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1896 Bike Parade Was an Old-Timey Critical Mass

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Welcome to Curbed's ongoing series titled Hidden History, where Curbed highlights a Bay Area location with a secret past. Maybe it's no longer there, maybe it's been converted into something else, but each spot holds a place in Bay Area history - even if not many people know it. Have a suggestion or know a place with a secret history? The tipline's always open or you can leave a comment after the jump.

Article on bike parade from the San Francisco Call [Photo: Historic American Newspapers]

Critical Mass is a tradition loved by Bay Area bikers, but the idea of a massive bike parade is nothing new. Back in 1896, hundreds of cyclists took to the streets of San Francisco in a variety bike clubs demanding better road conditions.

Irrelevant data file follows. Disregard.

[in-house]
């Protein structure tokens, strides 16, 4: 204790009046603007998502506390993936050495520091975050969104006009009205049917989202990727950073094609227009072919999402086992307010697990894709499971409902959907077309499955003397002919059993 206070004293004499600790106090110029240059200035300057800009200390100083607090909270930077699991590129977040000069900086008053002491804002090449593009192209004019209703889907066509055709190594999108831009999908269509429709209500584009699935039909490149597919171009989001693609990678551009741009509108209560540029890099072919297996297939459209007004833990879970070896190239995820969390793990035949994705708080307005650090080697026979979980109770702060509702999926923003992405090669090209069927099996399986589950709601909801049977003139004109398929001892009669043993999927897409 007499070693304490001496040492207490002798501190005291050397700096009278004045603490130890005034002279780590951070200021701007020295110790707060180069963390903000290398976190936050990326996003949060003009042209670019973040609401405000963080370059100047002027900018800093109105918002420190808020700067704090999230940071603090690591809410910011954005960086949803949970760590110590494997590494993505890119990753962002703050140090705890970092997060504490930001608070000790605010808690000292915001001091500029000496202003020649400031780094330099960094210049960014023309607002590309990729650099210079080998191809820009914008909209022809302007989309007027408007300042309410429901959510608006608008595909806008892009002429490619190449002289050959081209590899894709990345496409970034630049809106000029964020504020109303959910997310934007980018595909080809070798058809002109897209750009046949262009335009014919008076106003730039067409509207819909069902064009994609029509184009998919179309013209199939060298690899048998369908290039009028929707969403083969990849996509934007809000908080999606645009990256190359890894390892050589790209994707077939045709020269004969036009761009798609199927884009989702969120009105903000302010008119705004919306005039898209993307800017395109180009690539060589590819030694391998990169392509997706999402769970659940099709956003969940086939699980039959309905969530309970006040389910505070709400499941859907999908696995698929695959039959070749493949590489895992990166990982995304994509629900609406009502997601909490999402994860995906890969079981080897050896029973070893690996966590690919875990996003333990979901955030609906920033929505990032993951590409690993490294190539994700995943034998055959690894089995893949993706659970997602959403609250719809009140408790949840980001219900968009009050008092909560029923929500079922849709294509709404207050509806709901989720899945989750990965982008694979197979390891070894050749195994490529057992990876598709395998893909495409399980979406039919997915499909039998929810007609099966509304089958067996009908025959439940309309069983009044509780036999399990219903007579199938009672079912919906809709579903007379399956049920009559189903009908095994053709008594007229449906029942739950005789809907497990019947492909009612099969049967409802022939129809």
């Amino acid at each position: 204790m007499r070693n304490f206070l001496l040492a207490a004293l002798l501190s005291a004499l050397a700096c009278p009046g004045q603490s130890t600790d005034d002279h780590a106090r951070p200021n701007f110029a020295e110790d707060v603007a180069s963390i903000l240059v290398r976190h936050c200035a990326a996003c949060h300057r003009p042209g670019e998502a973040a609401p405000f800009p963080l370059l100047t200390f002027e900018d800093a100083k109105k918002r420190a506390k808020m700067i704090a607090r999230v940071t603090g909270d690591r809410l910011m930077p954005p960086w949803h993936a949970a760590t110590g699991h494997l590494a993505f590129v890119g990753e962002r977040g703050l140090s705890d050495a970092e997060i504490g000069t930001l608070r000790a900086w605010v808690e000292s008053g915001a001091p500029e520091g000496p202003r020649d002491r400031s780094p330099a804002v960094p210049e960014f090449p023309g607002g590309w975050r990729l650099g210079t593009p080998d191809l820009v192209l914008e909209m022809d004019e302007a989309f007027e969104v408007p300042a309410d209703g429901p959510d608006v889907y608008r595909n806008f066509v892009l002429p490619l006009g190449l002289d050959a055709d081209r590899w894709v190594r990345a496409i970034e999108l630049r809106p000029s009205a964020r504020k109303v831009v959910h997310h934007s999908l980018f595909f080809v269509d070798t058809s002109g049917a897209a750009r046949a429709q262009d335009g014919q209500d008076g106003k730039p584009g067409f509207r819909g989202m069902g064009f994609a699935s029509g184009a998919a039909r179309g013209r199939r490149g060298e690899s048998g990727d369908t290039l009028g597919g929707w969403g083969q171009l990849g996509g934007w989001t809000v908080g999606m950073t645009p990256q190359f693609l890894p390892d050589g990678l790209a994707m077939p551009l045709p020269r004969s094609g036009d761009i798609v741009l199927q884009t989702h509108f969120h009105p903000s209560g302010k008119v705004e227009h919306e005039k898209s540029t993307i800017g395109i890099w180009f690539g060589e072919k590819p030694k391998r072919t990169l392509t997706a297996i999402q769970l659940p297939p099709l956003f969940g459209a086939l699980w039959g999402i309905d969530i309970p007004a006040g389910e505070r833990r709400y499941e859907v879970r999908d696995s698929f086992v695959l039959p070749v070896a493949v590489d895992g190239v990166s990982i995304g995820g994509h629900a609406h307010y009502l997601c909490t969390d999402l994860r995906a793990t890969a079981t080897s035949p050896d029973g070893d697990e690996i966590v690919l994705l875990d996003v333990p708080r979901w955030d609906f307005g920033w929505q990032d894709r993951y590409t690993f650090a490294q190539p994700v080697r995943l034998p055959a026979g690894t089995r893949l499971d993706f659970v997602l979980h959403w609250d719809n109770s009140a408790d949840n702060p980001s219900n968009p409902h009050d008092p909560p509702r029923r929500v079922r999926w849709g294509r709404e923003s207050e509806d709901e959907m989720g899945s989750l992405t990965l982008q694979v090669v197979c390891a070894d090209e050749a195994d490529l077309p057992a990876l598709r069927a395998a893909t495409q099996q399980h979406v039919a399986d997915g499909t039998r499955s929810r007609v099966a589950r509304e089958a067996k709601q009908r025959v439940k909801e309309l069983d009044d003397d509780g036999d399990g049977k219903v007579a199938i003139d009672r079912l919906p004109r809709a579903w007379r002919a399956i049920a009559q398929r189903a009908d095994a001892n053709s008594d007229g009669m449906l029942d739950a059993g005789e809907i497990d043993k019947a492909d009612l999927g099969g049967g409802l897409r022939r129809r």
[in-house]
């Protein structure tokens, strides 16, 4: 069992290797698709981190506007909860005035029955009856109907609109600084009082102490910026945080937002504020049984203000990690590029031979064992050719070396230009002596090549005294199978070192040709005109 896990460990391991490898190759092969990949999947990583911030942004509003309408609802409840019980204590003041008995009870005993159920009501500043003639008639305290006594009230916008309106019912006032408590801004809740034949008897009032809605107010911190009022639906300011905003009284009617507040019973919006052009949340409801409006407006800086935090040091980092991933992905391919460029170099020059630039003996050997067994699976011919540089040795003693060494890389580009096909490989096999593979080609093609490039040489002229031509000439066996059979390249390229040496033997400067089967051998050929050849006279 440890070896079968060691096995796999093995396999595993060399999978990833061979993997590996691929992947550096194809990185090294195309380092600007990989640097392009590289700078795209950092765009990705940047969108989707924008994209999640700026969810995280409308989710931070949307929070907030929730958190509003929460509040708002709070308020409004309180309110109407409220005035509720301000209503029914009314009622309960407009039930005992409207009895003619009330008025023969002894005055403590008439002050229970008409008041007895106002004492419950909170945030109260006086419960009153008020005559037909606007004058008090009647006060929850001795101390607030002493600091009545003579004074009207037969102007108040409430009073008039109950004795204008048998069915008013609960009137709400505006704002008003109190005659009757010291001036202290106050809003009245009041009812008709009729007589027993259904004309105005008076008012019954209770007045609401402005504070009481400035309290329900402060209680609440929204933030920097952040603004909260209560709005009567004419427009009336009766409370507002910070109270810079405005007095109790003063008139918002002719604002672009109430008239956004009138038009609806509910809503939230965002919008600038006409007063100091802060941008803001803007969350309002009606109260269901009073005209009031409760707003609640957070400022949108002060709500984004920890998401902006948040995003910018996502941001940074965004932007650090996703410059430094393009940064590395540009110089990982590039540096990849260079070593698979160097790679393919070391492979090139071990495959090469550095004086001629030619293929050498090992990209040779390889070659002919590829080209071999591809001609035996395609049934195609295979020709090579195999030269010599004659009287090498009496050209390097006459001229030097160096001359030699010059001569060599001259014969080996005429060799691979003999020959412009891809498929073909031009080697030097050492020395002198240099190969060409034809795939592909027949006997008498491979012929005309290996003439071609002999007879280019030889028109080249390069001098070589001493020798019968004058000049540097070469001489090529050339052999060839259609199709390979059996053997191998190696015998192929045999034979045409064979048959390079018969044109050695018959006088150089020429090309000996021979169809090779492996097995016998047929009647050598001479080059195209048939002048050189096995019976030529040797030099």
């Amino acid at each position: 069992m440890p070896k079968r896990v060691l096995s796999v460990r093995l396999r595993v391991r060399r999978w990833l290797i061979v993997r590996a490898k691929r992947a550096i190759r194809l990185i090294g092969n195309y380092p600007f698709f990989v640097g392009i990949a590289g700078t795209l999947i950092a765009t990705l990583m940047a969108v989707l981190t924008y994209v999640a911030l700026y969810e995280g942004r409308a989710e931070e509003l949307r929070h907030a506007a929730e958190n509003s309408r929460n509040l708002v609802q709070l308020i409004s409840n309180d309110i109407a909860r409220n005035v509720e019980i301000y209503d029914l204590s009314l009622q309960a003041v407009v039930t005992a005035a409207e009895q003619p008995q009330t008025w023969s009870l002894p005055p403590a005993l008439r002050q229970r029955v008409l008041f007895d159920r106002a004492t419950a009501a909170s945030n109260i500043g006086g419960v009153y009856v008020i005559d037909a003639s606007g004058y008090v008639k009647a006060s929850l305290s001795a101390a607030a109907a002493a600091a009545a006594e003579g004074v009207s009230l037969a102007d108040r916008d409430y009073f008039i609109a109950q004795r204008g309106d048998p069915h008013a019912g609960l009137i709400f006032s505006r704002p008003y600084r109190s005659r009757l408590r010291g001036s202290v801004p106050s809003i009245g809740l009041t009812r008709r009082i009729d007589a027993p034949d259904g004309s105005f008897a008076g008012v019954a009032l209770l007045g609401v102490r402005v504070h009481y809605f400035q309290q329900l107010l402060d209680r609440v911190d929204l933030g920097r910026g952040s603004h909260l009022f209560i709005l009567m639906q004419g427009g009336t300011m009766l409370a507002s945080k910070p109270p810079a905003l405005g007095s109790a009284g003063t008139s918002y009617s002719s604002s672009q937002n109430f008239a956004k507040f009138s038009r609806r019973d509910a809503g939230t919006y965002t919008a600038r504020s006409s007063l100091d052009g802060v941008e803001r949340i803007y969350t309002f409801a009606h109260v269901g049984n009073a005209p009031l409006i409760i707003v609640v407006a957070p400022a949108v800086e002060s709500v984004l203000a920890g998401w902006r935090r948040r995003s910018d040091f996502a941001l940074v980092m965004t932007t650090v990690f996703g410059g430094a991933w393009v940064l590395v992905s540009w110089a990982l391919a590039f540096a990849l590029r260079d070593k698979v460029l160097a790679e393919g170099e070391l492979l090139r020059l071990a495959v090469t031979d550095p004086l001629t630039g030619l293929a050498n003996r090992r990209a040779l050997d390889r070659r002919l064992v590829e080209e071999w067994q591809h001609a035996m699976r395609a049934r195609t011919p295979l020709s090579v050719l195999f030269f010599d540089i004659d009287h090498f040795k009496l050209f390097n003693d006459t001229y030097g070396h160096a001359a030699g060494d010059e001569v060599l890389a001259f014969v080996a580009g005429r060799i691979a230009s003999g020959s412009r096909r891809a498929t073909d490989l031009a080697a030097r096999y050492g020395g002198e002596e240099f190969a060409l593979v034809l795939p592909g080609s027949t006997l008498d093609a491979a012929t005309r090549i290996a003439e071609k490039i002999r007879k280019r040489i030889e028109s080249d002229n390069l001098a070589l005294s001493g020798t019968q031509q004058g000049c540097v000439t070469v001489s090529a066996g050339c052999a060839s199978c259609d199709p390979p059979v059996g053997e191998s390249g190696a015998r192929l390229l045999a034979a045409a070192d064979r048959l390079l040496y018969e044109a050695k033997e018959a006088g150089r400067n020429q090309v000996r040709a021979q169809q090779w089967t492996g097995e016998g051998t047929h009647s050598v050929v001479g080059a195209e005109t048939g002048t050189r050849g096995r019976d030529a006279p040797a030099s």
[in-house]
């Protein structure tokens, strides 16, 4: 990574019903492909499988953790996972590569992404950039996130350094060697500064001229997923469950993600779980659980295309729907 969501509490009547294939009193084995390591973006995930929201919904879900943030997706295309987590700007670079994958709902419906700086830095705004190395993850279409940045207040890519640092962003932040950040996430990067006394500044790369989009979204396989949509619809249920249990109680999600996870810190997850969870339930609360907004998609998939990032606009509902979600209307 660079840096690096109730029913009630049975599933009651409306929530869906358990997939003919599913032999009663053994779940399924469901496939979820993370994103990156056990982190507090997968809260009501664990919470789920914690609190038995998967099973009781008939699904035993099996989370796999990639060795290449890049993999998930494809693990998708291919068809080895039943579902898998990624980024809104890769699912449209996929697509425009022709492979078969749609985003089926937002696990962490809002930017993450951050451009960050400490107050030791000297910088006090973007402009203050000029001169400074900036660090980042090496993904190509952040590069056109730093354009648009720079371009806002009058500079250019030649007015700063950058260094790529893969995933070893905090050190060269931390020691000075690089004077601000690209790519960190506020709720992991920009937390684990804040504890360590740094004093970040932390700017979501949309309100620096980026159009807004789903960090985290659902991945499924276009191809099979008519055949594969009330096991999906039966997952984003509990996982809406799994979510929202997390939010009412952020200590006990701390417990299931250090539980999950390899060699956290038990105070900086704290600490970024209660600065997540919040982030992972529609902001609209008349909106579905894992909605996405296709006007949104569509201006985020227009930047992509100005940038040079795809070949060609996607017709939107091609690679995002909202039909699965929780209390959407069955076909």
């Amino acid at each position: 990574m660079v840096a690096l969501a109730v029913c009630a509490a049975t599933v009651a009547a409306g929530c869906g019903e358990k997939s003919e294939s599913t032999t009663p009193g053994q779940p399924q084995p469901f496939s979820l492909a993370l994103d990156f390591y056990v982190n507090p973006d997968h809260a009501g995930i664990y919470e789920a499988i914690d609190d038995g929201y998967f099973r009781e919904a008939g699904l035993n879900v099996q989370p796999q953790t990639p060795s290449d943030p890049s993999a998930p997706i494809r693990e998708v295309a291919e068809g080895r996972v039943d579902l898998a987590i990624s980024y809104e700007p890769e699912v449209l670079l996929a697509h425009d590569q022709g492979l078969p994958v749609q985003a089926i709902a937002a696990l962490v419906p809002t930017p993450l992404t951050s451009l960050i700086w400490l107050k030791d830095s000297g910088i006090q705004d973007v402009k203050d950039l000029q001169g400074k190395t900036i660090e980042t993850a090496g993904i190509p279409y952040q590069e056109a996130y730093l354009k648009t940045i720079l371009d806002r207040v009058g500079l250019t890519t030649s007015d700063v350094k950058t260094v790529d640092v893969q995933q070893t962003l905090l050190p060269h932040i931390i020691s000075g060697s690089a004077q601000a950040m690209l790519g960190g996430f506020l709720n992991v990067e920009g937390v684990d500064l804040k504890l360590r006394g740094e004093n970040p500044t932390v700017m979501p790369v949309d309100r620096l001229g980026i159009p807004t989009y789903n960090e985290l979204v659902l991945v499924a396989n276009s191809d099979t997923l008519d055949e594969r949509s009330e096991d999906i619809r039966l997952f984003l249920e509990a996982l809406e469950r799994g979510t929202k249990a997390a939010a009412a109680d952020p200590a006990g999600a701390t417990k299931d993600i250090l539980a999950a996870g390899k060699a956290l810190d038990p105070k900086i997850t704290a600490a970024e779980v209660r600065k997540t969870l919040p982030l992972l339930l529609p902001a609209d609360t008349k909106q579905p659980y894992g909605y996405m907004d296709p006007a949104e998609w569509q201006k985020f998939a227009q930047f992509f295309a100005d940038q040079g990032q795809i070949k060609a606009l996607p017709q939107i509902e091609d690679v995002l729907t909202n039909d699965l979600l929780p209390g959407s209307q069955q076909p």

Back in the day, the city's streets were merely dirt and cobblestone roads, muddy and crisscrossed with streetcar tracks and cable slots. On July 25, 1896, residents took to the streets as members of various bike clubs in response to the Good Roads movement, which advocated for (you guessed it) better roads. More than 100,000 spectators watched the parade, which included floats and bands, and the bikes were adorned with ribbons and lanterns. In the end, the parade led to unanimously approved resolutions in favor of new roads. 101 years later, the Critical Mass took place in San Francisco in 1997.

Bikes in Golden Gate Park, 1899 [Photo: SAN FRANCISCO HISTORY CENTER, SAN FRANCISCO PUBLIC LIBRARY]

· The Great Bicycle Protest of 1896 [Processed Word]
· 19th Century Bicycling: Rubber was the Dark Secret [SF Streetsblog]